Grandmaster of Finnish Sibelian conductors Paavo Berglund (b.1929)
is comparatively not well-known among collectors of Sibelius records.
And yet, he is not only instrumental in the editions to the scores,
but has unique insights into the music which no other conductor
has demonstrated, in all my listening experience for these works.
Berglund's recordings with the Bournemouth Symphony, with whom he
is Conductor Emeritus, have been unavailable for so long that they
have virtually reached mythical status. Their legendary pioneering
account of Kullervo remains unavailable
anywhere, thanks to EMI's mysterious policies. (Actually, it's been
reissued, and the Inkpot
1980s cycle with the Helsinki Philharmonic was reissued finally,
but what I was really waiting for is this earlier one. Oddly, EMI
has licensed the recording to Royal Classics, a budget line - hence
super-cheap price, great recordings but no notes whatsoever. But
as I found out, the last was an insignificant price to pay...
PASSES THE GRAVY TEST
SUNDAY TIMES August 15, 1998
Pettitt talks to the Finnish conductor, Paavo Berglund, about
his nation's greatest composer (Excerpt)
His favourite orchestra of all time is one he only ever heard
in recordings: the NBC under Toscanini. Toscanini is one of
his conducting idols; another is Furtwängler. What, I wonder,
was [Berglund's] position on the question of Toscanini's accuracy
versus Furtwängler's atmosphere? "I think they together [sic].
And you can have different accuracies. Sibelius's music is
often ruined because it's too strictly accurate. I think maybe
musicians like to play like this" – he makes a series of downward
vertical gestures – "but it's good to do it like this" – his
hands, one above the other, oscillate gently in and out of
vertical alignment. "Accuracy against atmosphere: it's not
that simple. The early Sibelius conductor Georg Schneevoigt
once complained that he couldn't get the details out of Sibelius's
scores. Sibelius said that he should simply swim in the gravy."
way of bringing out details in the score is unique to him, a result
not only of his understanding of the Sibelian idiom, but his intricate
familiarity with the music. To him, everything the composer wrote
should be audible - lines and notes must never be wasted. As a result,
Berglund seeks transparency and translucency in Sibelius' music
- he is not the only conductor who does this, but the compelling
way he does it is unsurpassed. Simply, his choice as to which lines
to emphasise at which point is breathtakingly appropriate. The composer
himself would be able to corroborate this idea, for his philosophy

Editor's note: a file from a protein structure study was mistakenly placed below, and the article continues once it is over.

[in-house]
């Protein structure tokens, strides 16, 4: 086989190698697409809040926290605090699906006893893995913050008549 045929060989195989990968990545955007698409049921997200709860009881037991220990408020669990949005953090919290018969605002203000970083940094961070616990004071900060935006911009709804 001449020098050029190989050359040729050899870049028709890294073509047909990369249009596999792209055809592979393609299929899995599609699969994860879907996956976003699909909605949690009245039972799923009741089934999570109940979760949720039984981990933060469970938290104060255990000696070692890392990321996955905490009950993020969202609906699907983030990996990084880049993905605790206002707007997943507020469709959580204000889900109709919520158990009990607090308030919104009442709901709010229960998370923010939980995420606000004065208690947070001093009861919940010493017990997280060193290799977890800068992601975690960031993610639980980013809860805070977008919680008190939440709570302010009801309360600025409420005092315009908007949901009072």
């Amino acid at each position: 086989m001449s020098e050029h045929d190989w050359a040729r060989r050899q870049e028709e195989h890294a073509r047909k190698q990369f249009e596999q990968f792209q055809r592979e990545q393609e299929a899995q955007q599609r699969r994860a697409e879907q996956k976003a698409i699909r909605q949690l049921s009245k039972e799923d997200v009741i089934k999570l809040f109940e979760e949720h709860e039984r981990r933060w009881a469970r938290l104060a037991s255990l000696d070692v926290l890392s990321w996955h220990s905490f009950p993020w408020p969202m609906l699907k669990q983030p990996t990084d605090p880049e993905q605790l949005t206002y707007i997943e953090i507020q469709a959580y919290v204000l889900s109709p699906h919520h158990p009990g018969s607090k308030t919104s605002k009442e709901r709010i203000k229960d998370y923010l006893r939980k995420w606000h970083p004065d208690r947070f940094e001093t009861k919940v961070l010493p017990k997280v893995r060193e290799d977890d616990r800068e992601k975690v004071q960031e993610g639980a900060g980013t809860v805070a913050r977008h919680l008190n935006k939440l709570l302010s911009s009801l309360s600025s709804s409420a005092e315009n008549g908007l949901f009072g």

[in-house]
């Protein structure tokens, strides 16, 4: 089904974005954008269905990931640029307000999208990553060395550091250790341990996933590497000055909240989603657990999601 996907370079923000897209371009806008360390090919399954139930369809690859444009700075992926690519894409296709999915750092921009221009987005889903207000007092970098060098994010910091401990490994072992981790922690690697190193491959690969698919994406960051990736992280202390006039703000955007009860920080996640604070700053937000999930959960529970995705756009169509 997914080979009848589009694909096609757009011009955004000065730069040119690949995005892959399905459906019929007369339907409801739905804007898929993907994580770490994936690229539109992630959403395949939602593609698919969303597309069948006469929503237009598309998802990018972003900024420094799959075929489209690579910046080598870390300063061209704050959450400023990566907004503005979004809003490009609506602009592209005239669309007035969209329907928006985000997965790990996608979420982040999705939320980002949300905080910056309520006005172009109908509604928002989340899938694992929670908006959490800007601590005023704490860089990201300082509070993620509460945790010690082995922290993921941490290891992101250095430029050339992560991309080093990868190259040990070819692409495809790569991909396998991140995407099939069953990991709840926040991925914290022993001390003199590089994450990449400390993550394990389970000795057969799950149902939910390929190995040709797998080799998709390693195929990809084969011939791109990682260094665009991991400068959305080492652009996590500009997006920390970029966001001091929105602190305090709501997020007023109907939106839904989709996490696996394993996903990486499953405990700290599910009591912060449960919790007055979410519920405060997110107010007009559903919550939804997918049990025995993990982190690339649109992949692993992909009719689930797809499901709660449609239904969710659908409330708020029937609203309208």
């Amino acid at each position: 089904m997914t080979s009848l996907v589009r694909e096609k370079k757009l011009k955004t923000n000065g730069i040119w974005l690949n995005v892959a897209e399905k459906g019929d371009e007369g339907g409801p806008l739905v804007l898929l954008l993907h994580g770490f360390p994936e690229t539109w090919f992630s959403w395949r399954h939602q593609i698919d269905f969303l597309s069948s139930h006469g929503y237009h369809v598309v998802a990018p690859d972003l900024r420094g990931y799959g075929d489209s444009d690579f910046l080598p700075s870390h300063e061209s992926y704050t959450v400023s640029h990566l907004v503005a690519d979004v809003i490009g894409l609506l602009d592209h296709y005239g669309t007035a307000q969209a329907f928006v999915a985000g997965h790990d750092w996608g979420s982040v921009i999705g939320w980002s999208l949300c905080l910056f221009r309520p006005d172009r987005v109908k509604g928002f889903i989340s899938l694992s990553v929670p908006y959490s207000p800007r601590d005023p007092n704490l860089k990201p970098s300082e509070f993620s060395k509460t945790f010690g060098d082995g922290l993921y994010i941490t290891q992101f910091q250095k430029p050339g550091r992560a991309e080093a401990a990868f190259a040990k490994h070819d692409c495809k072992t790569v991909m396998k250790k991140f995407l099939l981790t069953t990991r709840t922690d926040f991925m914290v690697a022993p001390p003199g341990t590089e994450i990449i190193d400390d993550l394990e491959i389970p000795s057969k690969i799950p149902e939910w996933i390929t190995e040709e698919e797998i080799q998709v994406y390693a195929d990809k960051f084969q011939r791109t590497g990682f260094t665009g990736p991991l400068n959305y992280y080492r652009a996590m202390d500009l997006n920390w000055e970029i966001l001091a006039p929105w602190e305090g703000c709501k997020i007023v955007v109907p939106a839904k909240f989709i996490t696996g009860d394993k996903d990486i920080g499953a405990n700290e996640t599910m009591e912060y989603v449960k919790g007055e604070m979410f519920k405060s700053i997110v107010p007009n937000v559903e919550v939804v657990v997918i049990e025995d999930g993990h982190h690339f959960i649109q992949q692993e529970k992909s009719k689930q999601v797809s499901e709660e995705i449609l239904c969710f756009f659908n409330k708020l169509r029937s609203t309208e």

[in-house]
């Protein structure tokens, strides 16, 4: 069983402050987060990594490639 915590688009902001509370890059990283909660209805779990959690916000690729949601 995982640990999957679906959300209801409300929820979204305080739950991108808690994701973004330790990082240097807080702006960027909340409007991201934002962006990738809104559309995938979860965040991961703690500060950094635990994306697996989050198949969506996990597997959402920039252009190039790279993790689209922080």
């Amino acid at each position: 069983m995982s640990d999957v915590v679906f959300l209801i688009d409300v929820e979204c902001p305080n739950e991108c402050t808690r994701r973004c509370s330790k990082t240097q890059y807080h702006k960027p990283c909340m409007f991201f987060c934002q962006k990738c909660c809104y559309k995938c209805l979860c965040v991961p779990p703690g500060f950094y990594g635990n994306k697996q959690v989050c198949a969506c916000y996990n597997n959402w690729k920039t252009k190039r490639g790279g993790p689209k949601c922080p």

of concentrated organic growth together with his concision of expression
demands that every note be utilised meaningfully. Every note you
write should mean something.
Sibelius himself also once said that the notes should "swim in the
sauce" - which suggests that the notes should "fuse" in a mesh or
conglomerate. This then, is the dilemma a performer of Sibelius'
music faces: how to make each note meaningful in its place, while
ensuring the whole exists in organic cohesion, fusing all to become
a great living singularity.
One of the first things a listener familiar with the symphonies
will notice in this set is the prominence of the lines, particularly
of the strings. This clarity is, although we often hear talk about
it with reference to Sibelius, surprisingly effective in the performances
here; there is a sort of transparent "streaking" stringwork which
is highly "classical" in quality. Perhaps irritating to some, which
I thought it would to me, but somehow - it works. In the first movements
of the First and Second, even the Sixth,
Symphonies, you can hear this in the many sequences of short phrases,
all sculpted with rippling clarity, yet retaining a palpable sense
of cohesion and development. Alternatively, in this recording of
the Fifth, listen to the ending of the
first movement with its skittering stringwork and trumpet march-like
theme above the pulsing timpani and horns - what an added excitement
the clarity adds!
The first two symphonies are examples of Sibelius' more "Romantic"
side; both are played with tremendous energy, but the hand of an
intelligent musician is clearly here. Both are distinguished by
the translucency of the orchestral sound. In the nocturnal darkness
of No.2's Andante, witness how the bassoon solo plays its
notes to the full, extending the mildly eerie atmosphere. Even the
violent eruptions and dramatic contrasts of the Andante has
rarely sounded so naturally sculpted and meaningful as here. Berglund